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Coyle, Eriksson Ek, Greenway line takes center stage

All three are big and can play center ... and it's got the potential to cause problems for opponents

by Dan Myers @DanMyers / Wild.com

ST. PAUL -- During the first week of training camp, the line of Jordan Greenway, Charlie Coyle and Joel Eriksson Ek has taken center stage. 

It really has been the center of attention. 

It's been at the middle of everything good the Wild has done.

Puns aside, the line has been one of the bright spots for Minnesota, now just over a week away from opening night in Denver against the Colorado Avalanche on Oct. 4.

Greenway, Coyle and Eriksson Ek -- all centers at some point in their hockey careers -- have come together to form a group that can defeat opponents in any number of ways.

Video: Centers of attention

They can produce offensively. They can defend. And they are big, with Eriksson Ek coming in the smallest at 6-foot-2 and 210 pounds. 

"That's going to be huge, having us as a line, having that third line that can go down and play that big game and wear down those centers and d-men," Coyle said. "We'll have those shifts where, we don't necessarily have to score, but have those chances and those are going to come from us playing big and supporting each other and competing, banging bodies."

Eriksson Ek is perhaps the most experienced at the center position, but was moved to the left wing by Wild coach Bruce Boudreau at the start of camp, mostly because he wanted to see what Greenway could do at center.

A pivot for much of last season at Boston University, Greenway's 6-foot-5, 240-pound frame is invaluable down the middle of the rink and behind the goal, where he uses his strength to win battles and set up teammates for chances. 

What started as a preseason experiment has morphed into something Boudreau could keep together once the regular season ends, especially if it continues to produce the kinds of results seen so far.

"They just work so hard and they're all very big and strong guys," Boudreau said. "Once they get on you, they're like a dog on a bone."

Greenway said the move to center last season by then-BU coach David Quinn, now head coach of the New York Rangers, got him more involved in the game. 

While there were times he could float through games, Greenway is now engaged in both ends of the rink. And with his frame, combined with his skill and surprising skating ability, that's causing problems for opponents.

"I think it gives me a little more of a role, keeps me involved," Greenway said. "I enjoyed it a lot at BU. When Quinn moved me there, I think I played a lot better."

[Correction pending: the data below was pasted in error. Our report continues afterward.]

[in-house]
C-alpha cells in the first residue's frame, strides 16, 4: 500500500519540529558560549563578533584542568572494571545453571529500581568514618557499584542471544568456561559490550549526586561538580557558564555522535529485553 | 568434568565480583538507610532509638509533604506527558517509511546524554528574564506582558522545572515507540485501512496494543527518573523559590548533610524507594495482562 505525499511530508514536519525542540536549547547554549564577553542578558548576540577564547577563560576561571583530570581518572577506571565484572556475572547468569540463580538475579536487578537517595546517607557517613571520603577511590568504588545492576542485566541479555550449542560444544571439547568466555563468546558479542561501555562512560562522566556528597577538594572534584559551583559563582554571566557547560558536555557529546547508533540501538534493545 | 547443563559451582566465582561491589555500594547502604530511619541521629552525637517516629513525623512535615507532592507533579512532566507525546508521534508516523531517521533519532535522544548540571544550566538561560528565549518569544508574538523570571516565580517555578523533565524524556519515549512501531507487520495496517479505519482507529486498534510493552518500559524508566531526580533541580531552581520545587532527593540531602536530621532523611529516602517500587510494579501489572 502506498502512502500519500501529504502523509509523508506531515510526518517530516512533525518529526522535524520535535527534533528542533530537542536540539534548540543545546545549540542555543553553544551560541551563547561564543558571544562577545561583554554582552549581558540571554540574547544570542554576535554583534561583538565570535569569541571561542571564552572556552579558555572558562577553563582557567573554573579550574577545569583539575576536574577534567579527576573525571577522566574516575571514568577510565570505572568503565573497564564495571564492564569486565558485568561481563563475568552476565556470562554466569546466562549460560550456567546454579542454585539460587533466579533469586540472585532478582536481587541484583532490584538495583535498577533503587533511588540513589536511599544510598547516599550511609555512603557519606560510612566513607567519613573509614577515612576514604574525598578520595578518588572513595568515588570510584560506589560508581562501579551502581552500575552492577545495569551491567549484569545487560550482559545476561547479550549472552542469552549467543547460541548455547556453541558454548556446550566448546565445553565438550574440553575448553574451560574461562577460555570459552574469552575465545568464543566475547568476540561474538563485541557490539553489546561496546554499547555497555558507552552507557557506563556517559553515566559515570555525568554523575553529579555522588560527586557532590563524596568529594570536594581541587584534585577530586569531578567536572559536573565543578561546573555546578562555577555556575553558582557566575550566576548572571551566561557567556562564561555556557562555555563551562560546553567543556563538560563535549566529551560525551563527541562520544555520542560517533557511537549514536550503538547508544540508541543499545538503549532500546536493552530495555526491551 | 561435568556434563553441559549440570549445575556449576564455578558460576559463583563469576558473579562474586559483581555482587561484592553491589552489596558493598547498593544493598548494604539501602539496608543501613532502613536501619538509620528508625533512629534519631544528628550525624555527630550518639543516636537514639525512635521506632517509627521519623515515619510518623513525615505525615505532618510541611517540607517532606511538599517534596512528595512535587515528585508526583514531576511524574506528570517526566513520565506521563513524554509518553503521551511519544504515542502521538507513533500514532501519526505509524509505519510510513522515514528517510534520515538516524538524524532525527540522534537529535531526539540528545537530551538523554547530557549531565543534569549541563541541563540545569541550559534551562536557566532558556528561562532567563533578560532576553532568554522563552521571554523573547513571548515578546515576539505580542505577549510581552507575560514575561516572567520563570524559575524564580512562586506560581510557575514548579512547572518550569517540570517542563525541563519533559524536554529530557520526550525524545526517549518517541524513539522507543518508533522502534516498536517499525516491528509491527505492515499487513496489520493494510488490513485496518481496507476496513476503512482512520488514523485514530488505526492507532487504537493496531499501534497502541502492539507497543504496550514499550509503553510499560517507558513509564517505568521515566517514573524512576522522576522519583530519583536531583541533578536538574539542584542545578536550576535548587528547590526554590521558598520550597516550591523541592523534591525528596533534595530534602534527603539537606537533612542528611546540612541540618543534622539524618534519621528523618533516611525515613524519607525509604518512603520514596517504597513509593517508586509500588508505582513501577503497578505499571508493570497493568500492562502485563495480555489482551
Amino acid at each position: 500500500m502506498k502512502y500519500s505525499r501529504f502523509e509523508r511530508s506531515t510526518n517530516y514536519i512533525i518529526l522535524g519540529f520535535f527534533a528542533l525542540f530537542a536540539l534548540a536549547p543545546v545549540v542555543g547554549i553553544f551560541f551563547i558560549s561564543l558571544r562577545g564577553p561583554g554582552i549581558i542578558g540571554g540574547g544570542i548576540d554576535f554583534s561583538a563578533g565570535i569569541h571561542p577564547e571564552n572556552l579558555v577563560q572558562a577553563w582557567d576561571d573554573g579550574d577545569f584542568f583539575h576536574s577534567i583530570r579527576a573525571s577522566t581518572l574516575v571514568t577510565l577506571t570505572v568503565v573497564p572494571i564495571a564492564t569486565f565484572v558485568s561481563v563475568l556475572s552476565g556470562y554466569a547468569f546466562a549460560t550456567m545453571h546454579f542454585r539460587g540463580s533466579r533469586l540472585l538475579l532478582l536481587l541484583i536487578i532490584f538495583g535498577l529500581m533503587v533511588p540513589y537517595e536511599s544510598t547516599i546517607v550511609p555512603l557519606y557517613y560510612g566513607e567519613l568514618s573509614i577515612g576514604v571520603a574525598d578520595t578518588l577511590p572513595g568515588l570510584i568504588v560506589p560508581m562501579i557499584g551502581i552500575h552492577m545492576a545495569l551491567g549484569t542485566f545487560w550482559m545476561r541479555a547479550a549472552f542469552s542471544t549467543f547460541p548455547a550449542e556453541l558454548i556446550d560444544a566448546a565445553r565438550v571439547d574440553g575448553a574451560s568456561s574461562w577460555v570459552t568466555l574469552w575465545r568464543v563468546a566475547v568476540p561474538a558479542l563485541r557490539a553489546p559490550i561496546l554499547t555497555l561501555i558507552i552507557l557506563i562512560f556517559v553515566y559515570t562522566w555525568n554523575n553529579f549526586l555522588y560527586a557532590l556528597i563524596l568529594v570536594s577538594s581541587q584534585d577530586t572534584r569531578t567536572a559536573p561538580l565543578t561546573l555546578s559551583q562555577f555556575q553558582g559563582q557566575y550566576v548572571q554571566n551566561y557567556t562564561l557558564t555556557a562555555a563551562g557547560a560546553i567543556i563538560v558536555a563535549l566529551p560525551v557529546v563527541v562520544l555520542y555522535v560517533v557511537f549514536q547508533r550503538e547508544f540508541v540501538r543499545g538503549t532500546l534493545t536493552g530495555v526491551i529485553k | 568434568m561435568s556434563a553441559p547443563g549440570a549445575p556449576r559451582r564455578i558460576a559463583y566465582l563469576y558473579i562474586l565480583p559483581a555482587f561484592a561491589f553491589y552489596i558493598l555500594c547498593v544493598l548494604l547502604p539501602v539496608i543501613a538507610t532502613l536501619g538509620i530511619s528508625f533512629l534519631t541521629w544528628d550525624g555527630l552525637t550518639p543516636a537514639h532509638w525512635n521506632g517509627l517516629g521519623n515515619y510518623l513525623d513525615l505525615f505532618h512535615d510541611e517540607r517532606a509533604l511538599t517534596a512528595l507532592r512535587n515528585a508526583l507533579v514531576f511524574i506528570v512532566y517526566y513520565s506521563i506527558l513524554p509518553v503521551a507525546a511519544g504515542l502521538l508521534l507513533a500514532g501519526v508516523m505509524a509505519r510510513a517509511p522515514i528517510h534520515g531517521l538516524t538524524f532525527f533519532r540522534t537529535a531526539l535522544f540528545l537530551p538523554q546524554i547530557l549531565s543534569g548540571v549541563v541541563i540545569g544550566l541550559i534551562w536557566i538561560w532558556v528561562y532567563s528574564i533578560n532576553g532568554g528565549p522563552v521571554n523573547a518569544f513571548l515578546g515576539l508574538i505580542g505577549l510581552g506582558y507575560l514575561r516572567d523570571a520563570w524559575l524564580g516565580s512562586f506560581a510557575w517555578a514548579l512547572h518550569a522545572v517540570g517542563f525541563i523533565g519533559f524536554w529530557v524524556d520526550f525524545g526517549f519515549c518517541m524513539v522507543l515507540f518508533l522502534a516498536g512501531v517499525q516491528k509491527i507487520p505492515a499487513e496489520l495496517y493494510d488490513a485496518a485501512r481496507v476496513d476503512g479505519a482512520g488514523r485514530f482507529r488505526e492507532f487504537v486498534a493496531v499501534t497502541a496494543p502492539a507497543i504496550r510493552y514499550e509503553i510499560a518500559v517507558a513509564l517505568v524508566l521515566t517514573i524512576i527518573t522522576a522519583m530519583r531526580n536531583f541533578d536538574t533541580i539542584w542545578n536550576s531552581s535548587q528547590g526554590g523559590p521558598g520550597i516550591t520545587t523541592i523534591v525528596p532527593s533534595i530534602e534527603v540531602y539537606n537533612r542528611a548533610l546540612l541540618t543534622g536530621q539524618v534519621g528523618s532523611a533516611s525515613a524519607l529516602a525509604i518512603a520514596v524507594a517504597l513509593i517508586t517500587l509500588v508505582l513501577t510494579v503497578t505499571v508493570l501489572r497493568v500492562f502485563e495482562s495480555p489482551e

Greenway acknowledged there have been some adjustments to make and a learning curve as he gains more experience at the position, but what better way to get your feet wet than on a line with two others comfortable at the position.

When retreating into the defensive zone, any of the three can sink low into the zone, filling the traditional center's role in that half of the rink.

"It makes it easier coming back because I don't always have to be the first guy back to play center," Greenway said. "[Coyle] can go down low, Ek can go down low. It's definitely helpful."

The roster flexibility created by having so many centers is something Boudreau has always been a fan of, as it gives the Wild options in case of injury.

Beyond Eric Staal, Mikko Koivu, and Eric Fehr, any of the three can play center in a pinch. So can Mikael Granlund, Matt Read and Matt Hendricks in a pinch.

"I love that, quite frankly. Anyone who has ever asked me, I always prefer five centers in a lineup in case somebody goes down," Boudreau said. "If you only have four and somebody goes down, converting a winger who doesn't play center or isn't a natural centerman is a lot tougher."

Boudreau began the season wanting to find Coyle, who has bounced back and forth between center and wing the past few years, a permanent home.

Coming off an injury-plagued season a year ago, Coyle has skated at right wing through the first week and scored a hat trick in the Wild's 7-0 win against Colorado on Saturday night. 

The Wild hopes its a sign of things to come.

"If Charlie ever gets the habit of continuing to shoot that will be a pretty nice thing," Boudreau said. "Charlie's always wanted to do really good. He's hard on himself, that's one of the things I've known about him from his career. 

"We're hoping that if he has some success, he will see that it begets success if he continues to do what he's doing. He could be a very big part of this team that no one outside of us knew. They look at the stats from last year, they say we don't have enough scoring, but if Charlie gets back on track, that's a big part of it."


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